It works different for everyone, but I absolutely agree with this. I know that if I don't weigh myself every day AND track what I'm eating, I get very complacent and think that I really can eat that bag of Kettle Chips without repercussions. I find my best success when I get on that scale every day when I get up. Then I know exactly where I'm going.

                        Comment


                        • #13
                          Welcome! I can only imagine how demoralizing it must have been to lose 50 lbs and then again it back again. I was never very successful losing weight until I starting focusing on eating real foods. I lost 70 lbs in 10 months and now I can't imagine how I would ever gain it back again.

                          I'm going to disagree a bit with some of the other advice, not because I think it's wrong, but because the key to sustainability is what works for YOU, physically and emotionally. The only person who can figure that out is you. It's good to consider advice and try things out that make sense to you, but there is no magic way. Or rather, the only magic is in your own head. Trust yourself to evaluate your options and make choices that will move you forward. Sometimes it will feel like two steps forward, one step back, but those steps back are just a chance to take a deep breath, survey your surroundings and think about your next step.

                          I came to Primal through calorie counting. I don't know that I would ever have found it otherwise. When every food has a calorie cost, I think hard about what its value is to me - how much do I love it, does it keep me full, does it nourish my body? I had mostly given up grains and processed foods before I knew that was a "thing". I would never suggest it's right for everybody, but the vague sort of "nourish your body and eventually the weight will fall off" would have been a disaster for me. Things like nuts, cheese, dark chocolate and coconut oil as staples would have done me in for sure.

                          If you approach Primal as a set of rules that will give you the result you desire, I don't think it's any different from any other diet plan. You have to find your own way for it to be permanent.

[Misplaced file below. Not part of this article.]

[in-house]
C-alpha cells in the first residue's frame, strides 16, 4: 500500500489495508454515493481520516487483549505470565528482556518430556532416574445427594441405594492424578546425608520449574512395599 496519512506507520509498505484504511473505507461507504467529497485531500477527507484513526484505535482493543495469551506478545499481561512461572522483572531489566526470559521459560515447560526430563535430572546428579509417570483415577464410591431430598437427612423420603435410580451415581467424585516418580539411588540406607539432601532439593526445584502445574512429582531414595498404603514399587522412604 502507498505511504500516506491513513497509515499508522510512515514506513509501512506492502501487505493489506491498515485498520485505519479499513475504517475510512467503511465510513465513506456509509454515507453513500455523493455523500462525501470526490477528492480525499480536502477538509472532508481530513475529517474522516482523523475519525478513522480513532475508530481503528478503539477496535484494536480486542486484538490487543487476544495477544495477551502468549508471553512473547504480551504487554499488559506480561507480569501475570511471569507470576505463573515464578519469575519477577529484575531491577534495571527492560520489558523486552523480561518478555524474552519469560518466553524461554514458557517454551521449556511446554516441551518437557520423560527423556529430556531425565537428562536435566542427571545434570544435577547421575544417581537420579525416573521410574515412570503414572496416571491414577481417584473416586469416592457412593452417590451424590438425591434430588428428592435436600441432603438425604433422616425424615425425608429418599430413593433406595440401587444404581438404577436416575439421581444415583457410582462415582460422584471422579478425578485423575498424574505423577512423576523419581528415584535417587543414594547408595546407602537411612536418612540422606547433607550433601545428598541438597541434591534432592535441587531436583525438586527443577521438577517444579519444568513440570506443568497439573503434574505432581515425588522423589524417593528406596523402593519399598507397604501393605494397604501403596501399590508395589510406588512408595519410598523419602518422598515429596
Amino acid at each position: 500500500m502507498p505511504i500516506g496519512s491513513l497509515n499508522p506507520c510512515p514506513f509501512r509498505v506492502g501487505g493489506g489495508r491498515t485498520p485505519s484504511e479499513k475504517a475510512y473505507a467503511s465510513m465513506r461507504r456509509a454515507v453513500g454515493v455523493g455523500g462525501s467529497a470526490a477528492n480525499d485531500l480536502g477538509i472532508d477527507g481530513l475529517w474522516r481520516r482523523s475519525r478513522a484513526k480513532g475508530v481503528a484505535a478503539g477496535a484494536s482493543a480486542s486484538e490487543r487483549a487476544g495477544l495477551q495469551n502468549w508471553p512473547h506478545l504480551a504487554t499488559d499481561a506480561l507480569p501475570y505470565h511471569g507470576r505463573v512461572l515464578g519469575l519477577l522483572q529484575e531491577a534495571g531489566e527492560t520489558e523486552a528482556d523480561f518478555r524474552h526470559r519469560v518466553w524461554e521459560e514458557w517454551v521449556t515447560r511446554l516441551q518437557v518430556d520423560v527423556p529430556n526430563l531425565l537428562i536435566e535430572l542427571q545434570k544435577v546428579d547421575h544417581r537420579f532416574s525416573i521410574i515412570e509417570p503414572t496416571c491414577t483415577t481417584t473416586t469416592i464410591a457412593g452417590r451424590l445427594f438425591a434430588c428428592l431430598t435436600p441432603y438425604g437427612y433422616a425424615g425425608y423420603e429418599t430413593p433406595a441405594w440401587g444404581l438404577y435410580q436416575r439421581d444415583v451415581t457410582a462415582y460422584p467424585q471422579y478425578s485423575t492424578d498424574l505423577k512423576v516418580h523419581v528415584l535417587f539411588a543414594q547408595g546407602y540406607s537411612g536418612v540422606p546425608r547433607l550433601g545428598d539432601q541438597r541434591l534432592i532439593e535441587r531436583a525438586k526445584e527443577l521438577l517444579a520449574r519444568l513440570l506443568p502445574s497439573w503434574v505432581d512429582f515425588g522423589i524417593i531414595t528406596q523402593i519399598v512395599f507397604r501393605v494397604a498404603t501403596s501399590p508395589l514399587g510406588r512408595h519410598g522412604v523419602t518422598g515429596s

50yo, 5'3"
                          SW-195
                          CW-125, part calorie counting, part transition to primal
                          GW- Goals are no longer weight-related

                          Comment


                          • #14
                            I see some other counters and weighers posted while I was typing.
                            Originally posted by RobinNM View Post
                            It works different for everyone, but I absolutely agree with this. I know that if I don't weigh myself every day AND track what I'm eating, I get very complacent and think that I really can eat that bag of Kettle Chips without repercussions. I find my best success when I get on that scale every day when I get up. Then I know exactly where I'm going.
                            I also get on the scale every morning. I only record my weight when I hit a new low, so my graph looks really pretty, but it also serves to reinforce in my mind that all the bouncing around in between is hardly worth thinking about.

                            Nevertheless, I really recommend that the OP decide right now that she's smart enough to make her own rules and go from there.
                            50yo, 5'3"
                            SW-195
                            CW-125, part calorie counting, part transition to primal
                            GW- Goals are no longer weight-related

                            Comment


                            • #15
                              Good points about tailoring it to yourself, but I still find obsessing about weight often isn't successful and can be harmful and emotionally exhausting. To be fair, I've never been dramatically over weight, maybe like 30lbs max... But I've coached many women through weight loss and time and time again I see those who can't release some of the control have the most difficulty... Just something to consider. Weight loss is important if you're overweight but trying to get it quickly and aggressively can be damaging... Primal is a new approach for you... Why not see where that change alone takes you before adding excessive monitoring and restrictions on top of it? Actually correctly assigning cause and effect requires that you change one variable at a time. Just my $0.02.

                              Comment

                              Working...
                              X